Wednesday, March 12, 2008
Song of the Plants
This is a picture of the first quince blossom I saw this year, taken February 25. But I didn't choose this picture to illustrate that important phenological event but simply because it's the best photograph I've taken to illustrate the rather mysterious topic of this blog.
When I first launched my project of getting to know the plants in my urban neighborhood, it wasn't really because I wanted to learn their Latin names or know what date they bloomed in a particular year but because I wanted a deeper connection with the natural world.
All through February I've been tracking and annotating the buds and blossoms, the proliferating of twigs on branches and the reddish haze at the top of the linden trees, even the elusive scents that are drifting through the spring air. But my phenological observations while helping me engage more with the natural world, still keep me at a distance. The plants are the objects of my scrutiny but they are still objects, data pinned in the pages of my notebook.
Then about a week ago I was walking home from work in the dark. And I became aware that my mind was churning over my list of to-dos, as it used to do during my walks before I became distracted by the plants. One of the lovely things about walking as a phenologist is that I'm freed from this sort of incessant mind chatter. But in the dark, it seemed I had no plants to observe.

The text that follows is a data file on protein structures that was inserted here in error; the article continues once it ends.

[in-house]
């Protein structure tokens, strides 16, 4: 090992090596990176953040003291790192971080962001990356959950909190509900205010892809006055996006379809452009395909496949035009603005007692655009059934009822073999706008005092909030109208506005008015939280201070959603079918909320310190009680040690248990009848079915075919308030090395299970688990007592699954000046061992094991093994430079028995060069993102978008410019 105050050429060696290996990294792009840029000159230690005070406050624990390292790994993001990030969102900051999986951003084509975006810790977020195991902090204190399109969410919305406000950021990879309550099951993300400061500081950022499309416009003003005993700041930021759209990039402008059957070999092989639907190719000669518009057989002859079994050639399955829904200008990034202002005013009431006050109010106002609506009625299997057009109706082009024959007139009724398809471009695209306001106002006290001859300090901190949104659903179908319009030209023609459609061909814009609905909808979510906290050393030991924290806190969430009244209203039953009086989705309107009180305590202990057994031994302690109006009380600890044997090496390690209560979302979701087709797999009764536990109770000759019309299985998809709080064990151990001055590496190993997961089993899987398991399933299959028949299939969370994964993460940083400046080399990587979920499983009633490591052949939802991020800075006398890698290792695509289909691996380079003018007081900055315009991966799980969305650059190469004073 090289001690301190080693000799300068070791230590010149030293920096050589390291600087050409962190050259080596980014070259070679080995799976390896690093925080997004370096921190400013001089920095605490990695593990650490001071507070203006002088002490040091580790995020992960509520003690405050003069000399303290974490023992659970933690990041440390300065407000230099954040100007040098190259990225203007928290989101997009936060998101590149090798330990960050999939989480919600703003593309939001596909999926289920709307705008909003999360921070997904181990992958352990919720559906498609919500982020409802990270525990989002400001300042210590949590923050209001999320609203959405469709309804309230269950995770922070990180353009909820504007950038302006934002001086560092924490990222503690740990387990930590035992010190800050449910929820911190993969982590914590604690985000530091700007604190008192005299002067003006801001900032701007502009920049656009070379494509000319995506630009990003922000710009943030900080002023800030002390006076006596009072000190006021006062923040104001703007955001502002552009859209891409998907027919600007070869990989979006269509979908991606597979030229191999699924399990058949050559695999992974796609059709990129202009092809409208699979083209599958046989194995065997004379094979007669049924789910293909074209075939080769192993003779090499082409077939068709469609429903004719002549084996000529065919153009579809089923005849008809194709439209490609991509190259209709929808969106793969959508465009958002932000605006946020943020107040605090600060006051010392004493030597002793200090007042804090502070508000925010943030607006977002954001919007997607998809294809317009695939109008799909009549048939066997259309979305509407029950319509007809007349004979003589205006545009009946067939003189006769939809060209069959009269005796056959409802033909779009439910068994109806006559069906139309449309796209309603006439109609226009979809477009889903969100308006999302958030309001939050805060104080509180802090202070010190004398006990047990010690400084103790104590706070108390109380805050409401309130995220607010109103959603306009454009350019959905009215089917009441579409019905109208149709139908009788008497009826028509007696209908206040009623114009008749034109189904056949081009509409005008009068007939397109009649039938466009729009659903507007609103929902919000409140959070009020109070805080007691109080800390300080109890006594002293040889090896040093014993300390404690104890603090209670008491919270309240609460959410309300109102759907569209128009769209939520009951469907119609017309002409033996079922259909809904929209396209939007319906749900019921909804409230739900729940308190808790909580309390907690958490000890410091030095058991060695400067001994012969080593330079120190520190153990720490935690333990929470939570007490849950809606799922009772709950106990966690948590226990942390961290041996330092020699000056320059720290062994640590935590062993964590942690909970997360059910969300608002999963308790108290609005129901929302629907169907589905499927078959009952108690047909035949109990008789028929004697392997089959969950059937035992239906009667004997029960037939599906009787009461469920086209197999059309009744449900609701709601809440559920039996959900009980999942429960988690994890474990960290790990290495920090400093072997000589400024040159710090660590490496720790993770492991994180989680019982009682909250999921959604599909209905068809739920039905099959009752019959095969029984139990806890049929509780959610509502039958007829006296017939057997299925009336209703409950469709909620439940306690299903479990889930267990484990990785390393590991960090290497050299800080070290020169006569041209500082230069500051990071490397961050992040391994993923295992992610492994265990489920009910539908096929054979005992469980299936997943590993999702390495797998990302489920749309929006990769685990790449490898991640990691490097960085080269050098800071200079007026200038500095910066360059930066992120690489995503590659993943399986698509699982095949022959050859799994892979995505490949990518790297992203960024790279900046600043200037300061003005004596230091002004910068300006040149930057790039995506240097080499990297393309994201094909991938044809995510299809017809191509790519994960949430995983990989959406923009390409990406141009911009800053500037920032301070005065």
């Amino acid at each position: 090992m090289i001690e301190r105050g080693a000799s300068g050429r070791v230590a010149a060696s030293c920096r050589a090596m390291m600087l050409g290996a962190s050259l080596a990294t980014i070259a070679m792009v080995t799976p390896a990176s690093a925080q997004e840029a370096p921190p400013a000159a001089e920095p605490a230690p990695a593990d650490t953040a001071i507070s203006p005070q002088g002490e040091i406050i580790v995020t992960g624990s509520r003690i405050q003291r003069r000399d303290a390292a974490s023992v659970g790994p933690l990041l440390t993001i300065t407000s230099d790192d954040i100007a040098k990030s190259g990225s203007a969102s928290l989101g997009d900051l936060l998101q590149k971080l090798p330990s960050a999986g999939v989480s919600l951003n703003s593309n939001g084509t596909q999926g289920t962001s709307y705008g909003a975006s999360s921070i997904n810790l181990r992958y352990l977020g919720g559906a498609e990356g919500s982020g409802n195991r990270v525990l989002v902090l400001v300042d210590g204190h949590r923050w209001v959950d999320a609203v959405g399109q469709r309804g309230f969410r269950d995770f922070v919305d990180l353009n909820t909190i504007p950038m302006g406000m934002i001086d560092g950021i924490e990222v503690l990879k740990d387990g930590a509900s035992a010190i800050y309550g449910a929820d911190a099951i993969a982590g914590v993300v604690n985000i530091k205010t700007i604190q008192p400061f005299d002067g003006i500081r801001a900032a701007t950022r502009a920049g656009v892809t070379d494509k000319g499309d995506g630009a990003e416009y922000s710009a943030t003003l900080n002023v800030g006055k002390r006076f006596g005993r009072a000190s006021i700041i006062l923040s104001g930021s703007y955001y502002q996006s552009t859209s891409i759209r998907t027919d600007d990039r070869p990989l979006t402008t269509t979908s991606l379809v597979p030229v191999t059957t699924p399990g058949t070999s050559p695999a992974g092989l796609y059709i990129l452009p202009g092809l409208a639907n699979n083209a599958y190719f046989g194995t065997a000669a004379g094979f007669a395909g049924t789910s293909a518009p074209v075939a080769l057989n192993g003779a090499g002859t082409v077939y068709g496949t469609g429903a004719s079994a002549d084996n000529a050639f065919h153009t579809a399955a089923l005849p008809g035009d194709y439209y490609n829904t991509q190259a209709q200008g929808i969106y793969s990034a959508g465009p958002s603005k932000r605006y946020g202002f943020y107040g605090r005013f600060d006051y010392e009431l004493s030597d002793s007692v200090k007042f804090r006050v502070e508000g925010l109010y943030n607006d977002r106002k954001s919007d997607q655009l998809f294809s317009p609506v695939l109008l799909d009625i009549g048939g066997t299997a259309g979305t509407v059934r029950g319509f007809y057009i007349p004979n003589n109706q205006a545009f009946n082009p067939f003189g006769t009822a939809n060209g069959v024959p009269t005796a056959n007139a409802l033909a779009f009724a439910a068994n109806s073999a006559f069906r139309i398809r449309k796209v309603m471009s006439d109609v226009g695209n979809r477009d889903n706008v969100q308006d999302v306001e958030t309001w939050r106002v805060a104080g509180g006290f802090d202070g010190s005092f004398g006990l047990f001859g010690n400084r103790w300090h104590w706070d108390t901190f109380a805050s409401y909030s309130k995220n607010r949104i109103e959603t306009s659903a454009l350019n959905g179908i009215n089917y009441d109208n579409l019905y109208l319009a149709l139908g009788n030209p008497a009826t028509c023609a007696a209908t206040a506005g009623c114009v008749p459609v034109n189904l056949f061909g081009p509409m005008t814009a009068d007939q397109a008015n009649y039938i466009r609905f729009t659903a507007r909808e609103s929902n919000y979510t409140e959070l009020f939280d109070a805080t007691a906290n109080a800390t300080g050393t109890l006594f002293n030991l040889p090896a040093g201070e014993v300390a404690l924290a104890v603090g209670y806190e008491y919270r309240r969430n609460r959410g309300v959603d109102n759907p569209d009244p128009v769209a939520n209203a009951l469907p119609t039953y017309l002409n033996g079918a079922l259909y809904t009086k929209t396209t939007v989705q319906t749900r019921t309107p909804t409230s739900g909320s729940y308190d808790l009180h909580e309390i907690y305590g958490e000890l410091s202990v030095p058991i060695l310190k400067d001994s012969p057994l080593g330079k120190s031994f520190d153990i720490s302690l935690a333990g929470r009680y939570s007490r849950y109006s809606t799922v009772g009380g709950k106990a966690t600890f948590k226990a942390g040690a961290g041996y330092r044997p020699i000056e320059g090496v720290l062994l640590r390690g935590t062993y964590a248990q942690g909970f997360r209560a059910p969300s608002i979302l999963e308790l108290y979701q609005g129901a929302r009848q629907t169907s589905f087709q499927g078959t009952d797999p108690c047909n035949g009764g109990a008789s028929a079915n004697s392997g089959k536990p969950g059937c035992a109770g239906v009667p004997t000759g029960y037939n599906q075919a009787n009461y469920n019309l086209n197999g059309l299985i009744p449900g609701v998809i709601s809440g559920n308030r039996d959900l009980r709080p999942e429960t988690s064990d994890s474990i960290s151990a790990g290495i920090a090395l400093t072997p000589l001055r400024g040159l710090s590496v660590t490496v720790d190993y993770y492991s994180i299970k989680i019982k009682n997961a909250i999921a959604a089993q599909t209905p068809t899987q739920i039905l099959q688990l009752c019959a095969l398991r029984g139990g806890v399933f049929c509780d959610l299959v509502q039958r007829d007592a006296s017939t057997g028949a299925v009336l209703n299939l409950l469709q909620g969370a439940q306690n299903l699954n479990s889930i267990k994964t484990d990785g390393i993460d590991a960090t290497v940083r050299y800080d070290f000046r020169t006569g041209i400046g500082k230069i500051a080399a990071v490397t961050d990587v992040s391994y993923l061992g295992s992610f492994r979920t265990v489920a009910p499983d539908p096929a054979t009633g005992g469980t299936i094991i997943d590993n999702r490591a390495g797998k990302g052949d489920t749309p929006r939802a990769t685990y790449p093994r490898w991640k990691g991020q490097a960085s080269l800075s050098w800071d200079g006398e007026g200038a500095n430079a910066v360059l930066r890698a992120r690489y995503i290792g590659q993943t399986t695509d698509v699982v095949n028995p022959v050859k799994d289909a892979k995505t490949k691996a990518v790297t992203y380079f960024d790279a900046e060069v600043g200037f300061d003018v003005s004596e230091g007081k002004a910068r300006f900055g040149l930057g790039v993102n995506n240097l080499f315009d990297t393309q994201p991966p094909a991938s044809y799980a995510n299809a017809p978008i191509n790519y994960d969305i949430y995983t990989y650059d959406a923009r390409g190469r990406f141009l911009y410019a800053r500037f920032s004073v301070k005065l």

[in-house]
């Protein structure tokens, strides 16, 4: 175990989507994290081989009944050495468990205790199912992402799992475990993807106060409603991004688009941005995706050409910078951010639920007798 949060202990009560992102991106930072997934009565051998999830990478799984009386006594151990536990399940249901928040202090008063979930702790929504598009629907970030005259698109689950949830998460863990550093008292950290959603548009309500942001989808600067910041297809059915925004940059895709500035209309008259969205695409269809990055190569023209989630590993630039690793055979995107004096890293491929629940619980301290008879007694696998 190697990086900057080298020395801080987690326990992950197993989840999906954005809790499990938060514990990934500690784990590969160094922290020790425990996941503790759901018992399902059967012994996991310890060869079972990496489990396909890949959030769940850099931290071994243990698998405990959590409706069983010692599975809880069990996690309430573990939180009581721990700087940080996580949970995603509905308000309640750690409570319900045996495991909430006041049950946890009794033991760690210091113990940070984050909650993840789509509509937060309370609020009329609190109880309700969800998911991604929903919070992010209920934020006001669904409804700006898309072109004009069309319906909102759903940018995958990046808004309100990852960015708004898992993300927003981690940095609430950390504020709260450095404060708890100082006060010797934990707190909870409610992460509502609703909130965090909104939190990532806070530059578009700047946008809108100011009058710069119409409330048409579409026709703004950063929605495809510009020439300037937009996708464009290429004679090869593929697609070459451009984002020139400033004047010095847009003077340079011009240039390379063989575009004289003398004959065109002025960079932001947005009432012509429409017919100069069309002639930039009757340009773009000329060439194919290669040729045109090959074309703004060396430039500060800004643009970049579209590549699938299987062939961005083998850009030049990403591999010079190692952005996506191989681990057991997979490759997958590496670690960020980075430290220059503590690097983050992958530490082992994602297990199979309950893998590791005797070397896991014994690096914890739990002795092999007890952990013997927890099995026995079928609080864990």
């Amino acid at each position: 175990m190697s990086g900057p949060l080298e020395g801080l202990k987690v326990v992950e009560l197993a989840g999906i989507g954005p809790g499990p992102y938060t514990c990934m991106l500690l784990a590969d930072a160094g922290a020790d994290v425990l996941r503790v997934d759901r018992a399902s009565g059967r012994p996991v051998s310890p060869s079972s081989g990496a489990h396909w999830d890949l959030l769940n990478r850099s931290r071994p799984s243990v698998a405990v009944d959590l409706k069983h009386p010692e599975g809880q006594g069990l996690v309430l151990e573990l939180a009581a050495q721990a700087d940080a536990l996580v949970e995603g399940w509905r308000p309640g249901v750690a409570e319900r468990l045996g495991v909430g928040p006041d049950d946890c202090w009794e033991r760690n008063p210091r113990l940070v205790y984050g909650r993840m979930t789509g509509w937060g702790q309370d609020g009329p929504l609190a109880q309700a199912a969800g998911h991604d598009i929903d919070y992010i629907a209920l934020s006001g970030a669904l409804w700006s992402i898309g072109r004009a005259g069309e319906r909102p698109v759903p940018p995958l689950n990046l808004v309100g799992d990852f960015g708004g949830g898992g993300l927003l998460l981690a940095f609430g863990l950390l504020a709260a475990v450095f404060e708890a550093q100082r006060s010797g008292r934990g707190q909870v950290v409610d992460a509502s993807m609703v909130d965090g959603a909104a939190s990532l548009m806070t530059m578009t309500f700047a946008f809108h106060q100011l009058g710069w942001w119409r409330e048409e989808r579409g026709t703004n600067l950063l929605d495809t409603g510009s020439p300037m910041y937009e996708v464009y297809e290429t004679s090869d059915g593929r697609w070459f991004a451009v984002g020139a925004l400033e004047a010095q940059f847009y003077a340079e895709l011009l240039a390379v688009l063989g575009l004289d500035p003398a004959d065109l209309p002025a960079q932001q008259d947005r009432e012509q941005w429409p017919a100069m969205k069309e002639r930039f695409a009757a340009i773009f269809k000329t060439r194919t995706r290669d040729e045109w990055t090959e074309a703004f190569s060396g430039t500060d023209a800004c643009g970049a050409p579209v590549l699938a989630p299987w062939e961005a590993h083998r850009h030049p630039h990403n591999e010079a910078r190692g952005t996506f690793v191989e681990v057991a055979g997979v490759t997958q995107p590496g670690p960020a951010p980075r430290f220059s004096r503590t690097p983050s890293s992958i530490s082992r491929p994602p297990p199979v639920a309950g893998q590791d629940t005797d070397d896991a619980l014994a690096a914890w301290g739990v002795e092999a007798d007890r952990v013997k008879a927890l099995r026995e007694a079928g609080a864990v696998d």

My friend Janis had just remarked on how much she was enjoying reading one of Stephen Buhner's books about plants. He writes about how native healers in different cultures learn about the herbs they use medicinally. They say the plants speak to them, some say the plants even have specific songs that tell something about their character.
I wondered if I could tune in to the plants in the dark, so I walked a little more slowly, with curiosity, my head tilted a bit to see what I could hear. I was blown away by what I experienced. Every plant I passed was singing its own song. Mind you, I heard no distinct words, no instructions for their uses. But their personalities were distinct. Some were lively, some greedy, some dispirited (that was the English ivy).
I've felt the energy of trees before (I wrote an essay for my newsletter on tree hugging) but
this was more like walking through halos of energy, or clouds of lyrics sung in a foreign language. Walking in the dark past the plants and being aware of their presence was a miracle. I think maybe life is really like this all the time but we don't notice it.